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Local News

  • Agee enters guilty plea to sex charges, sentenced to five years

     

    Christopher Agee pleaded guilty on Tuesday afternoon to first-degree sexual abuse and third-degree rape. He will serve five years in jail.

    His formal sentencing hearing will take place on Tuesday, May 19, but he has been remanded until that date in the Taylor County Detention Center.

    Standing before Circuit Judge Allan Bertram with attorney Daniel Butler, Agee was ordered to undergo treatment and to stay away from the victim.

  • State senate approves Wise's KEES award bill

    A bill that would allow students to use Kentucky Educational Excellence Scholarship (KEES) money during high school was unanimously approved by the Senate last week.

    Senate Bill 110, sponsored by Sen. Max Wise, R-Campbellsville, would allow Kentucky juniors and seniors earning college credit through dual-credit courses to use KEES money they’ve earned to pay for up to six college credit hours.

    Making a dual-credit course more readily available provides many benefits, Wise said.

  • 100-year celebration for fire department

    To celebrate 100 years of existence, the Campbellsville Fire Department is gathering as many stories and photos that it can in order to create a yearbook-sized publication of its long history.

    And on March 7, from 8 a.m.-noon, they are asking for help from the public in the process.

    Citizens are asked to bring any photographs that they have of the fire department, and to ensure that no photographs are lost or misplaced, the photo will be scanned right in front of the person who brought it in and handed directly back to them.

  • Pizza Hut coming back to Campbellsville

    Almost six years after the one at the Green River Plaza closed its doors, a new Pizza Hut is opening up, Pizza Hut officials said.

    A new Pizza Hut is scheduled to open on Broadway, next to Taco Bell, sometime in the summer, Regional Manager Charlie Orr confirmed last week.

    “We’re in the approval phase; we’re running our plans by the state,” Orr said.

    A Pizza Hut had been located in the Kroger shopping center on Ky. 210 for many years, but it left that building about five or six years ago.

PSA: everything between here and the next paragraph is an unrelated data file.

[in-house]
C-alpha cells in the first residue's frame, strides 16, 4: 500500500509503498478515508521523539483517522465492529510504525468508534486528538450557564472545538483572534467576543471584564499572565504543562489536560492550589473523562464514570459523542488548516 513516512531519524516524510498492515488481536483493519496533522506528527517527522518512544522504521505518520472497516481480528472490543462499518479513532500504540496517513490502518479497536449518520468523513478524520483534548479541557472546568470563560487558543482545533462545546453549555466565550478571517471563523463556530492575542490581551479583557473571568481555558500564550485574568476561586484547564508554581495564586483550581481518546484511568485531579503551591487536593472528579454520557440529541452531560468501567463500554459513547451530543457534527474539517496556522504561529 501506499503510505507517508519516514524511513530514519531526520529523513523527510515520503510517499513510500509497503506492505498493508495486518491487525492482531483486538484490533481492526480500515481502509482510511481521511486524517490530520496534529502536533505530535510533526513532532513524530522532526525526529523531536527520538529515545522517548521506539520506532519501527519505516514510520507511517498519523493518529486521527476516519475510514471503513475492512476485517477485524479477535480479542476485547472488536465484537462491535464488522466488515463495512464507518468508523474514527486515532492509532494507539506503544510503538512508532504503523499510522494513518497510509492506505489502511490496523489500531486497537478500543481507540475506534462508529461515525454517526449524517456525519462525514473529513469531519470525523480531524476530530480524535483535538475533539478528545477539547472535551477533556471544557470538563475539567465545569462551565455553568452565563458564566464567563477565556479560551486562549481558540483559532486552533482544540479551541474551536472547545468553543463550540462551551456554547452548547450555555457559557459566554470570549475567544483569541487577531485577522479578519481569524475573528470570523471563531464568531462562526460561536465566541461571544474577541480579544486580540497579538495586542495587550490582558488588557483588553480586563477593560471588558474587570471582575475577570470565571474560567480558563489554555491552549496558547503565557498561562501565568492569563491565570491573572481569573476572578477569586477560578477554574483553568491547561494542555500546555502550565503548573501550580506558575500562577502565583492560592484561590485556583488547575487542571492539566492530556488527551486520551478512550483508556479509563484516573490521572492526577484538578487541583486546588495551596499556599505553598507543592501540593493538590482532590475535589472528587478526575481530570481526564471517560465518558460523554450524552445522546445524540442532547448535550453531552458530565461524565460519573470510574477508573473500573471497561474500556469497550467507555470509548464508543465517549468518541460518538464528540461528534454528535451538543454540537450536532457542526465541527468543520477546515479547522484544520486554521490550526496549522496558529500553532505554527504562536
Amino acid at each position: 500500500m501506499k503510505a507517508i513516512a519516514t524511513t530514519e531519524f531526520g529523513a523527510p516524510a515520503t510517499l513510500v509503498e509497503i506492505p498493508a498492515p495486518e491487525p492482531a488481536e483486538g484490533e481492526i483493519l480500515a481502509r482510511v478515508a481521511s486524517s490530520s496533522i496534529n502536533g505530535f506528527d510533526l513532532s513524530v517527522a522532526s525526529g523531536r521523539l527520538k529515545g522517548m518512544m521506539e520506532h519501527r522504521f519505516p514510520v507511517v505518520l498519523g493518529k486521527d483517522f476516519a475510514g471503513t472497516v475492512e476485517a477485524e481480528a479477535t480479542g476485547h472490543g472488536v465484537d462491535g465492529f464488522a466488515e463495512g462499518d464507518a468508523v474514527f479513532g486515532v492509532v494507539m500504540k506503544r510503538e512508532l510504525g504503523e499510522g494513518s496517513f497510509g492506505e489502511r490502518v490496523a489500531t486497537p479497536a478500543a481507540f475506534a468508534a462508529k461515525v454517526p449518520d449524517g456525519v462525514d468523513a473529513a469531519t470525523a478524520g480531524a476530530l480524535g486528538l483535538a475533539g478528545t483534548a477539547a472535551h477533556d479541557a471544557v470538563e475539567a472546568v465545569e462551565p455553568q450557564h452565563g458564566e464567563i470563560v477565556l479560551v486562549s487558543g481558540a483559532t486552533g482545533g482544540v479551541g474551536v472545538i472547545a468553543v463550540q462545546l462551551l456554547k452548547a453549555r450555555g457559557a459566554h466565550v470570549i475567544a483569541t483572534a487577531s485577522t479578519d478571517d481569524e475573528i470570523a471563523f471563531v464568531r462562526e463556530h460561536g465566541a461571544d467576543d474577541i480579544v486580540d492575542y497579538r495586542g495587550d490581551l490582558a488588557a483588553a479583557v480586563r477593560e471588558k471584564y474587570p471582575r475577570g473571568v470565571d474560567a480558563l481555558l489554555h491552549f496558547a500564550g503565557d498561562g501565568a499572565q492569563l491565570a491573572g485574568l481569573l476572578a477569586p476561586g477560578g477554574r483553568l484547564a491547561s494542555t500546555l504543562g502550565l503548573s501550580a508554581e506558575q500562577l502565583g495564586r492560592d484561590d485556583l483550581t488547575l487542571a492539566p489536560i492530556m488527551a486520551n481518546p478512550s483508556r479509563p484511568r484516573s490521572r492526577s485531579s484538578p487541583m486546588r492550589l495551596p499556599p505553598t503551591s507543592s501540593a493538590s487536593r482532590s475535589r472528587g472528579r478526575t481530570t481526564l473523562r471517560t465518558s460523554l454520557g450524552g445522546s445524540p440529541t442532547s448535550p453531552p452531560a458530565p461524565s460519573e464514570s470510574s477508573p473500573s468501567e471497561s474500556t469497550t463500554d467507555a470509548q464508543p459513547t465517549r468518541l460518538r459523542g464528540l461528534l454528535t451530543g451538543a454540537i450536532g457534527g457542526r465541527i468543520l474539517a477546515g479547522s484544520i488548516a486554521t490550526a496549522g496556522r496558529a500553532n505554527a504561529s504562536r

• ‘Blood, sweat, tears and gasoline’

    Gerry James wants to spread the word: Kentucky is more than basketball, bourbon and bluegrass.

    That is why he started Explore Kentucky, a company he describes as a community of explorers that looks to celebrate and capture the spirit of Kentucky.

    A self-described “military brat” who has lived in places as diverse as New Jersey, Oklahoma and Germany, James did not always have a high opinion of Kentucky.

    As an African-American, James was especially wary of some of the rumors of racism that he had heard about it.

  • Citizens share feelings on community

    Roughly 100 people filled the main room of the Campbellsville Civic Center on Thursday night to talk about what they saw as the strengths, weaknesses, opportunities and threats.

    Many community members said the city and county should work harder to keep young people from moving away. The community also needs a better-trained workforce, people said.

    The city and county both have many strengths, among them a friendly people, the city lake and Green River Lake, reasonable tax rates, historical monuments, Campbellsville University and a temperate climate.

  • Play becomes passion for Gowdy

     

    Tonya Gowdy had a lot of dolls growing up.

    And, as so many little girls do, she cared for and treated those dolls as if they were her own children.

    The older she got, the more she realized that what she had been practicing with the dolls had actually grown into one of her greatest passions: looking after children.

    “It actually first came about ever since I was little,” Gowdy said. “I had that passion of working with kids, and it all kind of started just playing with and caring for those dolls.”

  • Citizens asked to be cautious of water damage at seldom-used properties

    Campbellsville Water & Sewer officials are asking people to check all of their water lines for possible leaks if they can safely do so.

    "Please be sure to check all vacant buildings, rental properties, farming operations and any areas where water is not used regularly," said Controller Cheryl Sullivan. "Due to the freezing temperatures recently, it is very possible that lines have broken in remote areas that haven't used water for a long time."

  • Hoskins-Sanders enjoys serving her community

     

    When Campbellsville City Council member Sharon Hoskins-Sanders graduated from Durham School, an all-black school, in 1964 and went to Campbellsville High School, which was integrated the year before, she had some fear about how she and other students might be treated.

    "There, it was a transition," said Hoskins-Sanders. "But surprisingly, we went in and we were accepted. And we could do everything, anything that anybody at the school could do. It wasn't like we were so alienated or segregated."

  • Woman's death result of cold temperatures

     

    A woman who was discovered buried in the snow outside her Elkhorn home on Friday evening is believed to have died from exposure, said Taylor County Coroner Terry Dabney.

    Wilda Arnett, 74, had probably been outside her home on Bass Ridge Road for 2 or 3 days before she was found at about 6:15 p.m. on Friday, Dabney said.

    The coroner stated that she was outside her back door when she likely slipped off her porch, falling about 5 feet onto the ground in such a way that she wasn't able to get up or call for help.